Research has shown that the majority of managers are detrimental to employee engagement – but better leadership could improve productivity by 60%
Instead, organisations should be tailoring their cultures to suit their own business and its objectives – imitation is not the answer.
Alan Heyward, executive manager at Accumulate, said that while there is “no silver bullet to driving culture”, there are some common building blocks that award-winning cultures have:
- Leadership buy-in for any engagement-focused initiatives
- Clear expectations around strategy, execution of that strategy, and how you’ll behave as an organisation
- The fundamentals, starting with clear direction and expectations from the company
Have you employed the right people as managers?
According to Accumulate, there are several ways in which managers directly affect the engagement levels of a workforce.
They claim that while managers account for a 70% variance in employee engagement scores, only one in ten people have the traits needed to help a team achieve in a way that significantly improves a company’s performance.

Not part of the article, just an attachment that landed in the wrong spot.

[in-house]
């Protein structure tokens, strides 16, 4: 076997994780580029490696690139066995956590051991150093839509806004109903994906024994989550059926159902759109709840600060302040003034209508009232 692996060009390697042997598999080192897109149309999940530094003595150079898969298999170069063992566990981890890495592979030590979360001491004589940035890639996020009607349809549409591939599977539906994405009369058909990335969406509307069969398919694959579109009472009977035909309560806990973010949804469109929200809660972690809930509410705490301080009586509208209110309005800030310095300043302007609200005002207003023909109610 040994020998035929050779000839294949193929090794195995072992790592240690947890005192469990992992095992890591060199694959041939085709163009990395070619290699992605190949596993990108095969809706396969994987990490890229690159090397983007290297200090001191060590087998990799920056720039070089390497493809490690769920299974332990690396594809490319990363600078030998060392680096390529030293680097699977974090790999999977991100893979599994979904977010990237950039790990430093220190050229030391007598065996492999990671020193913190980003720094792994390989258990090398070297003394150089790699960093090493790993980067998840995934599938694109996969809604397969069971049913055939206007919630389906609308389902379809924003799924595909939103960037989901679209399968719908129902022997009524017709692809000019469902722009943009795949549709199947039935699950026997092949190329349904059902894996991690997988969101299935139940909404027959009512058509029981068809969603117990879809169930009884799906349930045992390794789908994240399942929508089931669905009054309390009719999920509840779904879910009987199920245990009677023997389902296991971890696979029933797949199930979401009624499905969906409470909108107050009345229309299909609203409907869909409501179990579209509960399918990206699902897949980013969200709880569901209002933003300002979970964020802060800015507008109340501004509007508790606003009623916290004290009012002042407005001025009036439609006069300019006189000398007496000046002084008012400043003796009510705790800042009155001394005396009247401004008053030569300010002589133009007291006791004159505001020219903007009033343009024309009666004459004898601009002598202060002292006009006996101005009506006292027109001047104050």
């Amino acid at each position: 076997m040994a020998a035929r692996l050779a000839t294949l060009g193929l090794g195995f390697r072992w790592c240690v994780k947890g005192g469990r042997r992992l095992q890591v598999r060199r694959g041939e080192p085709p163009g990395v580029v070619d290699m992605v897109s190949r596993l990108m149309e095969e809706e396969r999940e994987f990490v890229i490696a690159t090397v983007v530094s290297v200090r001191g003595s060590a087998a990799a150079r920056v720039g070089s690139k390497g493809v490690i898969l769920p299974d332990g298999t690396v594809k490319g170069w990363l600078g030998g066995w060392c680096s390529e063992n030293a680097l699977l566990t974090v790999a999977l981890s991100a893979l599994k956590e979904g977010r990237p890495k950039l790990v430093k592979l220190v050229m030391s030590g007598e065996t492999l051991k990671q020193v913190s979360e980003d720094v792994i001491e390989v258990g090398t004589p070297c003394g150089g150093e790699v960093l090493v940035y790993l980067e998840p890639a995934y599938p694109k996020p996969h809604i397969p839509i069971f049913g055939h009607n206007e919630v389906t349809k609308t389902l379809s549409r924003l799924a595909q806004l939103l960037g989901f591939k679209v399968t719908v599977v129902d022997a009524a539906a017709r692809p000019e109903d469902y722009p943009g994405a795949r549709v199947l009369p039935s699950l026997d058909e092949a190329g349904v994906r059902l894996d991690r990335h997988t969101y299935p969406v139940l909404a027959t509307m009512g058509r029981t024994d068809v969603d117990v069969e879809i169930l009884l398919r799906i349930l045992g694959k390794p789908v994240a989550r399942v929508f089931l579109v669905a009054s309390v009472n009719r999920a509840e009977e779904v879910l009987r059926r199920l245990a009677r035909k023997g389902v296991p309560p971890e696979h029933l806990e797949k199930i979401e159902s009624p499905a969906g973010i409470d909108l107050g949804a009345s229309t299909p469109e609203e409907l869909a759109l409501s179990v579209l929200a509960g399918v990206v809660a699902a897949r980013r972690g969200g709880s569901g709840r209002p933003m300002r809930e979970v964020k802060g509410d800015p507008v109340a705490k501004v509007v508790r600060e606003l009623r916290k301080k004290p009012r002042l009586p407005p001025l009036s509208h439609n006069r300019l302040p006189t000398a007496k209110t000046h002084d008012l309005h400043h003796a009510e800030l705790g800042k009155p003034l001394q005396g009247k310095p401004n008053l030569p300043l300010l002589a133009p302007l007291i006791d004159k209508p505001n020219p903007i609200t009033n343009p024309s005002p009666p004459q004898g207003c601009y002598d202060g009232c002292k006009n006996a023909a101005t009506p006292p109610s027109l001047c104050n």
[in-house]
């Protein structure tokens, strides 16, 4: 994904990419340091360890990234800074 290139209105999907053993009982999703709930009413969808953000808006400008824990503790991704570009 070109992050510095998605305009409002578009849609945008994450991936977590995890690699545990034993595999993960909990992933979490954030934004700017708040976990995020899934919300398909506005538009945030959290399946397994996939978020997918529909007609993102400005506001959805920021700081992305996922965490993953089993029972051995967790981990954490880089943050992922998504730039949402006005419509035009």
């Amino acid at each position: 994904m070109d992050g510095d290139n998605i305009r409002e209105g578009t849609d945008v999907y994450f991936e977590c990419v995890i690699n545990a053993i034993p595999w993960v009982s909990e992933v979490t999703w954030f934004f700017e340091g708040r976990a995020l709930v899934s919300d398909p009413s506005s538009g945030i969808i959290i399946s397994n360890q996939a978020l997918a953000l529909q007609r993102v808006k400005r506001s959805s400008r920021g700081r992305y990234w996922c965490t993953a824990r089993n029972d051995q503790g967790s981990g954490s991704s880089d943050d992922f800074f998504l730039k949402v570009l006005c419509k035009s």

In fact, research has shown that the most influential factor on engagement is the personal relationship between a manager and their direct reports.
Accumulate also claimed that although 44% of managers are unhappy with their employees’ performance, workers can be up to 60% more productive with better leadership.
Just 10% of managers engage their teams, retain top performers, and sustain a culture of high productivity.
Managers who successfully did all three displayed the following traits and skills:
- Taking an interest
- Building relationships
- Inspiring their employees
- Positive attitudes
- They are genuine
- They are supportive
- Rewarding a job well done
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